Jump to content
Sign in to follow this  
Livelovelaugh

How can I support my 14 year daughter?

Recommended Posts

Hi everyone,I'm new to the forum and I can't tell you how happy and relieved I am to have found you...I love my daughter so much but I feel terribly lonely at times! 

My dad 'experimented' with self harming back in year 8 ( she now yr 10) then started to show OCD traits but again we thought it was just a teenage phase until the OCD/anxiety manifested themselves on the plate which very rapidly turned into an ED ..after 7 months of hell my baby is home ...her physical health isn't at risk anymore but the OCD/anxiety are still there and stopping her from taking part in any social situation ...she's under camhs and school is trying to help too. At home it's the constant questions that are making me crumble insible , she is forever watching every single one of my move , ' did you find what you want mum' 'did you get something out of the drawer' what did you put in bin' ...   it is constant and very wearing... I know it isn't her fault and I keep reassuring her that I love her but won't let the OCD take control and will not answer the OCD questions ...what can I do to help her? This is all so new to me and I feel lost XXX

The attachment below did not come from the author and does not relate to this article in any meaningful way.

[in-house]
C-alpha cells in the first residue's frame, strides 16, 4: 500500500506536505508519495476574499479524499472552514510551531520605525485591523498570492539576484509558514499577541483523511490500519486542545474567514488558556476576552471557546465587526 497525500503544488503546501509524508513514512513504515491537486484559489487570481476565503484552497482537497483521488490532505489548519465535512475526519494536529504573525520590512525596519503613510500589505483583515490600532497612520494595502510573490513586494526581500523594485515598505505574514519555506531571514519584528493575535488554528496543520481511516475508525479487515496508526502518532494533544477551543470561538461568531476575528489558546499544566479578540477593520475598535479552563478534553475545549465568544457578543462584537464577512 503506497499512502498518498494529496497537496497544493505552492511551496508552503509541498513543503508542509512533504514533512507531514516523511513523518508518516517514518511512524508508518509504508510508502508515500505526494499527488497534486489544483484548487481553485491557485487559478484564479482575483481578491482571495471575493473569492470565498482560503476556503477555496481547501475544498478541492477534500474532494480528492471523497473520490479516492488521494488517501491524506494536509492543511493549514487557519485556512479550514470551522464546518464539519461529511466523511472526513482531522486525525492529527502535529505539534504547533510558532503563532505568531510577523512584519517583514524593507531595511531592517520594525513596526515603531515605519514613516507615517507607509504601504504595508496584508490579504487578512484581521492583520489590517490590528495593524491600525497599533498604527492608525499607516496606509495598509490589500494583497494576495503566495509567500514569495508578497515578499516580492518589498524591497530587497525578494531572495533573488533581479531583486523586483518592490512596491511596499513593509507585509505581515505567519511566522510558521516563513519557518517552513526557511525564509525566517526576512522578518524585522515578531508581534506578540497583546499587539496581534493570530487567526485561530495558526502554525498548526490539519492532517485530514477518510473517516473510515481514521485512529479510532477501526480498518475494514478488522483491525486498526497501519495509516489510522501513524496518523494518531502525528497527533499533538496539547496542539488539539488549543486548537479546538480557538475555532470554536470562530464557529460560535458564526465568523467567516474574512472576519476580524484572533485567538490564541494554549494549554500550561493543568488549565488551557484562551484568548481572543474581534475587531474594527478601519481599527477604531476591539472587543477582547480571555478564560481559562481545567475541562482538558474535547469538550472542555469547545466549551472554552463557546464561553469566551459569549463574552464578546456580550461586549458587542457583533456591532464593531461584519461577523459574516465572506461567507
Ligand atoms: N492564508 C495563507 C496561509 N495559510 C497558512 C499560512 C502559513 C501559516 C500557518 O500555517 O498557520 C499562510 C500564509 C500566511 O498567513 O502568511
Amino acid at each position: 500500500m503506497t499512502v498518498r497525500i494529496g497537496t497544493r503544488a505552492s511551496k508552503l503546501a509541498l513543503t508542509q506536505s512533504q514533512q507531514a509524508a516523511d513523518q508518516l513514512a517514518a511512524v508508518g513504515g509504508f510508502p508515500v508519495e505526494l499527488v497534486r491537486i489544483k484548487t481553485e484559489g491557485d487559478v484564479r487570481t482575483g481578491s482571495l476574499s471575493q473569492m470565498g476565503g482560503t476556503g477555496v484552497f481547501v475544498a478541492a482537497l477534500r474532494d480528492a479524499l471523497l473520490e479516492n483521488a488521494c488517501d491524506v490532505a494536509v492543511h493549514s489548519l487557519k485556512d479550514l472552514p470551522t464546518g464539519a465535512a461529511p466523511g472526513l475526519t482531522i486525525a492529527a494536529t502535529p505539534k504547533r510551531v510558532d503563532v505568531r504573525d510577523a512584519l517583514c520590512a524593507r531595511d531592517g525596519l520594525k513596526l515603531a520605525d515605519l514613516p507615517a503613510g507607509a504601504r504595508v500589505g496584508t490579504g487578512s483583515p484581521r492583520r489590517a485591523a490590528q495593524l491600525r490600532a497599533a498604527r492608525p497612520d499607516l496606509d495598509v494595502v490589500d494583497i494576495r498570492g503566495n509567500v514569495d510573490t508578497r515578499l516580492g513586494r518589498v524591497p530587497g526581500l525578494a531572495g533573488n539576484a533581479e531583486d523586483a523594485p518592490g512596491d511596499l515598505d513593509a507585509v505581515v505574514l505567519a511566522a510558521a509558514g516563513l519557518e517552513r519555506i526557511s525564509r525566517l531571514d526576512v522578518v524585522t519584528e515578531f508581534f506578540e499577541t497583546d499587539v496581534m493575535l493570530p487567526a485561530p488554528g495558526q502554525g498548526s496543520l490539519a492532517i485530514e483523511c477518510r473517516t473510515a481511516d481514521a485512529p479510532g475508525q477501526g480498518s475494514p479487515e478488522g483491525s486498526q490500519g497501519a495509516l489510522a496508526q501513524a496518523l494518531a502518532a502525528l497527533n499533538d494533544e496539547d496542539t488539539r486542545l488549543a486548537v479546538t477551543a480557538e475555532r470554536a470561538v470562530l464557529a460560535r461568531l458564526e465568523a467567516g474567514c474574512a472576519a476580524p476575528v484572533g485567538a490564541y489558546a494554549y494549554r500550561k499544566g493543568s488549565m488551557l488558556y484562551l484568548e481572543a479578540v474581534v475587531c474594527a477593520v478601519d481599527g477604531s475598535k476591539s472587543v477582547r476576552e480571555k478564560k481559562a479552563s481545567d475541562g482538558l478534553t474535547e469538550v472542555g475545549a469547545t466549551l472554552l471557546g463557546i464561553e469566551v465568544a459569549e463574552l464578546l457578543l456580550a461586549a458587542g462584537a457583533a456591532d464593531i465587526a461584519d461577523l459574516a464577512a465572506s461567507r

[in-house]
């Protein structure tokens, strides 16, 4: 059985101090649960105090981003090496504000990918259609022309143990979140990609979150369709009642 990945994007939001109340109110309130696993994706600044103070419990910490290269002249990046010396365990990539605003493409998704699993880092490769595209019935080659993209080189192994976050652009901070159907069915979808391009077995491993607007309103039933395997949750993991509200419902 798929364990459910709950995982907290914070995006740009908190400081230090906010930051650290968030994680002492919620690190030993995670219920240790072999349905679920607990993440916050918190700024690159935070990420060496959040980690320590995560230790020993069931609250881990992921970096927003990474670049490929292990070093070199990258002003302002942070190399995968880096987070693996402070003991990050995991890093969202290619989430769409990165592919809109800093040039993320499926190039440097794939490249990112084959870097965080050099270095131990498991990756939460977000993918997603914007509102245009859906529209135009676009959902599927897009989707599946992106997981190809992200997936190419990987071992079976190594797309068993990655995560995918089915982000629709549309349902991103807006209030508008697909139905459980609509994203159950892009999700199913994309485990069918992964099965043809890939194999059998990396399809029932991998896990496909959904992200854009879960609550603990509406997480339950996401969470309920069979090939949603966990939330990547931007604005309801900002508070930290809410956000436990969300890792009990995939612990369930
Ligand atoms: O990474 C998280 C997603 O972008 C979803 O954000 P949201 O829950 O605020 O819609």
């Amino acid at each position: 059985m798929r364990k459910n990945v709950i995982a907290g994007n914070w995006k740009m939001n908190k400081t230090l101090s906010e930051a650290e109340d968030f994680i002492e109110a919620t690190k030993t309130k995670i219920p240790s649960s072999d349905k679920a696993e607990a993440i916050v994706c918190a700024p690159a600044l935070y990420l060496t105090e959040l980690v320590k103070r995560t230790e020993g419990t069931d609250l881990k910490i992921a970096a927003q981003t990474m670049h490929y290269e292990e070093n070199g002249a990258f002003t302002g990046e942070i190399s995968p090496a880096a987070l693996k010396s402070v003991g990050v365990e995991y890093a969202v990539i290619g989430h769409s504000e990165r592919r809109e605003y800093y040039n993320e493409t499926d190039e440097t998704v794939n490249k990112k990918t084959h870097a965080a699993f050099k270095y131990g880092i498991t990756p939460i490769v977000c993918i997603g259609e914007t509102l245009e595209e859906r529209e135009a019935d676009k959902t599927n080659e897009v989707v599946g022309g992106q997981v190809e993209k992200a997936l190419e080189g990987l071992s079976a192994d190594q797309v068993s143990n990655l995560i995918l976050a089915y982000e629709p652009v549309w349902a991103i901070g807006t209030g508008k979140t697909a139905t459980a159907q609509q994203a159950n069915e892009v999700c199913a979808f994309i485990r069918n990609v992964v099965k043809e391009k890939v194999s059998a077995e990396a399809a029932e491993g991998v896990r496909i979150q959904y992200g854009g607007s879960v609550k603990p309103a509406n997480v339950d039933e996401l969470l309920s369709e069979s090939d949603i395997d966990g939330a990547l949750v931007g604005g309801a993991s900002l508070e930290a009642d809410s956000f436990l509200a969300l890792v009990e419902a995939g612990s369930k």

Share this post


Link to post

Thanks for the link 😊 ...this weekend has been so hard for me (so I can imagine it was even harder for my daughter 😢) ...the constant stream of questions ...about rubbish and items taken from drawers which starts as soon as I am out of bed and throughout the day ...I can feel the pressure building in  both her and me ...she had 2 meltdowns one on Friday night and one on Saturday ...I wish she'd accept the meds but the team she's under have told her no one can force her to take them ...it must be so draining for her 😢😢 

Share this post


Link to post